Religion vs. rights: Kentucky clerk refuses gay marriage licences



Kim Davis, embraced by her lawyer, Mat Staver, appears before the media with Republican presidential candidate Mike Huckabee, left, outside the Carter County Detention Center in Grayson, Ky., on Tuesday, Sept. 8, 2015. (Pablo Alcala/Lexington Herald-Leader/TNS)

One’s conscience is a powerful thing; it is what keeps people in check and prevents anything from small lies to murder. However, the issue has been raised as to whether one’s conscience is enough to ignore the law.

According to a Kentucky county clerk, Kim Davis, the answer to that would be yes. Davis, the clerk of Rowan County was jailed on Sept. 3 for refusing to issue marriage licenses after the Supreme Court legalized gay marriage in June, and she was released on Sept. 8.

There was a rally with dozens of her supporters upon her release, including presidential candidate Mike Huckabee.

According to CNN, Huckabee said, “If you have to put someone in jail, I volunteer to go….I’m not willing to spend the next years in tyranny under people who think they can take our freedom and conscience away.”

Davis claims that as an apostolic Christian, gay marriage violates her Christian beliefs and her conscience. In fact, Kentucky’s Religious Freedom Restoration Act from 2013 prevents the state government from burdening someone’s religious beliefs, including elected officials, unless it proves sufficient reason.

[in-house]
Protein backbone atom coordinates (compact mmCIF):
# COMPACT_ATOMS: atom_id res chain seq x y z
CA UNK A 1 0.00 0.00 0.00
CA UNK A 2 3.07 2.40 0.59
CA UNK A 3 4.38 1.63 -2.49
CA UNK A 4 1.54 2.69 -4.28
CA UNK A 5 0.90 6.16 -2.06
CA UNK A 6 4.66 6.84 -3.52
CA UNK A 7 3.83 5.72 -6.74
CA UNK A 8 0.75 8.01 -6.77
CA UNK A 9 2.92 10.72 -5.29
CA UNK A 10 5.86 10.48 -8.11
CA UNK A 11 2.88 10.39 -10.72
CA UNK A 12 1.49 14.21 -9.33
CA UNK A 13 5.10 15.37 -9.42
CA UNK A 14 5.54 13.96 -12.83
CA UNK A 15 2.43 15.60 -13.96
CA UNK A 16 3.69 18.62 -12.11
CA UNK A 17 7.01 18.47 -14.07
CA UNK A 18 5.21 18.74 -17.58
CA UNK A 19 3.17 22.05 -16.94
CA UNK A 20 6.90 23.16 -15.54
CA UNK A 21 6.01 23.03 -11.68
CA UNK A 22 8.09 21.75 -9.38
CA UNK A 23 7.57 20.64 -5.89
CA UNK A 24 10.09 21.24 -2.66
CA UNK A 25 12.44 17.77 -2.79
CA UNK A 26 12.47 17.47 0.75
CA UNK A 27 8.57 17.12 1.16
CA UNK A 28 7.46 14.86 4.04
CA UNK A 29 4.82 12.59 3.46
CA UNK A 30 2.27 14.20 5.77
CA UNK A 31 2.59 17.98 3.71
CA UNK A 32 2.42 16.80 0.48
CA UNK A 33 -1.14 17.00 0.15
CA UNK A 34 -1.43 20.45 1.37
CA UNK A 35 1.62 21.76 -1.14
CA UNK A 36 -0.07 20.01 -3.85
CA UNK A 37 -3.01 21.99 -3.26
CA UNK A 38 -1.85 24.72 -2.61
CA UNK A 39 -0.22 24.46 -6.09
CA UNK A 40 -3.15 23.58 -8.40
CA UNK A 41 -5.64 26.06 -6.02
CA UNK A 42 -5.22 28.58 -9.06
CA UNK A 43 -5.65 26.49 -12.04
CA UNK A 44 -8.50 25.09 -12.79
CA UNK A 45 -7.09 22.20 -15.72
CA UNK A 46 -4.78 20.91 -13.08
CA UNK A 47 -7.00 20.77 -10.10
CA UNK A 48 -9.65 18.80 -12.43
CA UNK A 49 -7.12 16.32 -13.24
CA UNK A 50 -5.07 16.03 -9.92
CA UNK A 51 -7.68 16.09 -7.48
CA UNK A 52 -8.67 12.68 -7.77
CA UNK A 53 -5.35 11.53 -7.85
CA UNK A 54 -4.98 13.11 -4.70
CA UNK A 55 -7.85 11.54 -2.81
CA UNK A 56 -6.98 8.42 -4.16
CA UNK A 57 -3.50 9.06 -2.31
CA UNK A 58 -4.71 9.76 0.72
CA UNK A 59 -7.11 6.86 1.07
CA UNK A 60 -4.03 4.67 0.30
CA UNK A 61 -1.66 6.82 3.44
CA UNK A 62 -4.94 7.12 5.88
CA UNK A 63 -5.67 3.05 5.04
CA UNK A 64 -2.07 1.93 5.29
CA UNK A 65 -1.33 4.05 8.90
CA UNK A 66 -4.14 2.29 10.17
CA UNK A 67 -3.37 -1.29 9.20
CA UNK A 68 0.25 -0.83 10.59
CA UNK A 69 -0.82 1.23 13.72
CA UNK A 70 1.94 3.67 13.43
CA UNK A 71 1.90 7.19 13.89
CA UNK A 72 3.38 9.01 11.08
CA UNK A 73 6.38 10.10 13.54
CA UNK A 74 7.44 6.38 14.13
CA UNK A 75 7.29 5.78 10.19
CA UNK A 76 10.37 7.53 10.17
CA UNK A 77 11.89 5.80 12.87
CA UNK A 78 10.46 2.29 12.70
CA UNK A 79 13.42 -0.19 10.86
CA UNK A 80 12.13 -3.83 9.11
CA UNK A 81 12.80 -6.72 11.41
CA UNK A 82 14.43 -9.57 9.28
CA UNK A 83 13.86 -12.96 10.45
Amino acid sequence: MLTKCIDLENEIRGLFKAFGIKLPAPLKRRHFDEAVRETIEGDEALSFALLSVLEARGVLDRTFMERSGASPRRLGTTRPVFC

Rishav Dasgupta sophomore said, “I don’t believe it’s right to deny someone a service that they deserve just as much as anyone else. We are all equal, and are, therefore, theoretically entitled to the same rights. Morals and legalities are two different things though- whether or not it is right, I’m not sure if businesses should be forced to cater towards everyone.”

19 other states have similar laws, including Indiana where unrest was spurred last March by a law that opponents said would allow businesses to discriminate against homosexuals based on their religious beliefs.

Davis, having refused to issue marriage licences, was sued by four couples and jailed for contempt when she defied multiple court orders telling her to do her job and issue the licenses.

She chose to stay in jail rather than resign from her position or allow for her name to be on the marriage licenses of gay couples, but was released on Sept. 8 after her deputies issued the licenses in question.

However, she will be jailed again if she attempts to prevent her deputies from providing marriage licenses to gay couples.

Ryan Tufts sophomore said, “It comes to a point where freedom of religion turns to discrimination. Kim is utterly appalling… People, no matter what sexual relation they have, deserve the right to live their lives how they want.”

Jenna Bao